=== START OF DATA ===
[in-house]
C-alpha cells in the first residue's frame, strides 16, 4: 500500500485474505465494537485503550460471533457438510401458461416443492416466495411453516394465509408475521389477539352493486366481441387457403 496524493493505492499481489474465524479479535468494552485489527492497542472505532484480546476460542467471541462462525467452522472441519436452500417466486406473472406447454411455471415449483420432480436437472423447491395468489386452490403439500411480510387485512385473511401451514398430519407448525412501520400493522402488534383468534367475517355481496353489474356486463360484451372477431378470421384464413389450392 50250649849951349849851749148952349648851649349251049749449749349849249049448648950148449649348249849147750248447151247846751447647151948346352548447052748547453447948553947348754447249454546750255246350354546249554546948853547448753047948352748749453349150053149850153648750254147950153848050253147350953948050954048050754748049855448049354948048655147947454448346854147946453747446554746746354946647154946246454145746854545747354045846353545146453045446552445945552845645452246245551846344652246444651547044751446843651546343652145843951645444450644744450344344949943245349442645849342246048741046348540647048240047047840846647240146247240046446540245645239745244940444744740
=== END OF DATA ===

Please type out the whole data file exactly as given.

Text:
[in-house]
C-alpha cells in the first residue's frame, strides 16, 4: 500500500485474505465494537485503550460471533457438510401458461416443492416466495411453516394465509408475521389477539352493486366481441387457403 496524493493505492499481489474465524479479535468494552485489527492497542472505532484480546476460542467471541462462525467452522472441519436452500417466486406473472406447454411455471415449483420432480436437472423447491395468489386452490403439500411480510387485512385473511401451514398430519407448525412501520400493522402488534383468534367475517355481496353489474356486463360484451372477431378470421384464413389450392 50250649849951349849851749148952349648851649349251049749449749349849249049448648950148449649348249849147750248447151247846751447647151948346352548447052748547453447948553947348754447249454546750255246350354546249554546948853547448753047948352748749453349150053149850153648750254147950153848050253147350953948050954048050754748049855448049354948048655147947454448346854147946453747446554746746354946647154946246454145746854545747354045846353545146453045446552445945552845645452246245551846344652246444651547044751446843651546343652145843951645444450644744450344344949943245349442645849342246048741046348540647048240047047840846647240146247240046446540245645239745244940444744740